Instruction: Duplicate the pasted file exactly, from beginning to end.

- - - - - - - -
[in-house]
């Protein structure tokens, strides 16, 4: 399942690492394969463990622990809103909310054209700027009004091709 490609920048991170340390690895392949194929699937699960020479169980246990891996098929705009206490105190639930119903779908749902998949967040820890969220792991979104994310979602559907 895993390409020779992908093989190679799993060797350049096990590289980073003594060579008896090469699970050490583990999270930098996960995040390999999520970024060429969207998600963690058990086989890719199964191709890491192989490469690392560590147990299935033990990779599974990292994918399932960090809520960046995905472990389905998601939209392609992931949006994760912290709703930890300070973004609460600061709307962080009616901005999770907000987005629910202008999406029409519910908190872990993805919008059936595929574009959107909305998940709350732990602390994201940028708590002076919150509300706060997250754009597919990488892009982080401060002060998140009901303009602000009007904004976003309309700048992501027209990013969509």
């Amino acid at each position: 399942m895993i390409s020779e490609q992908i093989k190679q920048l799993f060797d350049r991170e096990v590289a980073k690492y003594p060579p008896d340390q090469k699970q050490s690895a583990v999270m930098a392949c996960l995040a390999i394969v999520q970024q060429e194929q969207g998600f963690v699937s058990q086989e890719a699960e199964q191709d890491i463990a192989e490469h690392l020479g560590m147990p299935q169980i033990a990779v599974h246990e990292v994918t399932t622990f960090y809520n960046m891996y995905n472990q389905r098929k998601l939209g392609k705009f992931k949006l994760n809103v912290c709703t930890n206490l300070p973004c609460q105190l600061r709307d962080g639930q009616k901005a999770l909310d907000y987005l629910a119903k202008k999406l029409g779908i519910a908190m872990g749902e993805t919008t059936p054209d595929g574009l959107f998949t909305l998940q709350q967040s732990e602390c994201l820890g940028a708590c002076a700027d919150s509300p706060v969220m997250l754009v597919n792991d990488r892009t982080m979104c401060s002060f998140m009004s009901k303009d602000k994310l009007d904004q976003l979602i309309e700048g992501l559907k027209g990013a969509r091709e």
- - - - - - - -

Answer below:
[in-house]
């Protein structure tokens, strides 16, 4: 399942690492394969463990622990809103909310054209700027009004091709 490609920048991170340390690895392949194929699937699960020479169980246990891996098929705009206490105190639930119903779908749902998949967040820890969220792991979104994310979602559907 895993390409020779992908093989190679799993060797350049096990590289980073003594060579008896090469699970050490583990999270930098996960995040390999999520970024060429969207998600963690058990086989890719199964191709890491192989490469690392560590147990299935033990990779599974990292994918399932960090809520960046995905472990389905998601939209392609992931949006994760912290709703930890300070973004609460600061709307962080009616901005999770907000987005629910202008999406029409519910908190872990993805919008059936595929574009959107909305998940709350732990602390994201940028708590002076919150509300706060997250754009597919990488892009982080401060002060998140009901303009602000009007904004976003309309700048992501027209990013969509």
């Amino acid at each position: 399942m895993i390409s020779e490609q992908i093989k190679q920048l799993f060797d350049r991170e096990v590289a980073k690492y003594p060579p008896d340390q090469k699970q050490s690895a583990v999270m930098a392949c996960l995040a390999i394969v999520q970024q060429e194929q969207g998600f963690v699937s058990q086989e890719a699960e199964q191709d890491i463990a192989e490469h690392l020479g560590m147990p299935q169980i033990a990779v599974h246990e990292v994918t399932t622990f960090y809520n960046m891996y995905n472990q389905r098929k998601l939209g392609k705009f992931k949006l994760n809103v912290c709703t930890n206490l300070p973004c609460q105190l600061r709307d962080g639930q009616k901005a999770l909310d907000y987005l629910a119903k202008k999406l029409g779908i519910a908190m872990g749902e993805t919008t059936p054209d595929g574009l959107f998949t909305l998940q709350q967040s732990e602390c994201l820890g940028a708590c002076a700027d919150s509300p706060v969220m997250l754009v597919n792991d990488r892009t982080m979104c401060s002060f998140m009004s009901k303009d602000k994310l009007d904004q976003l979602i309309e700048g992501l559907k027209g990013a969509r091709e």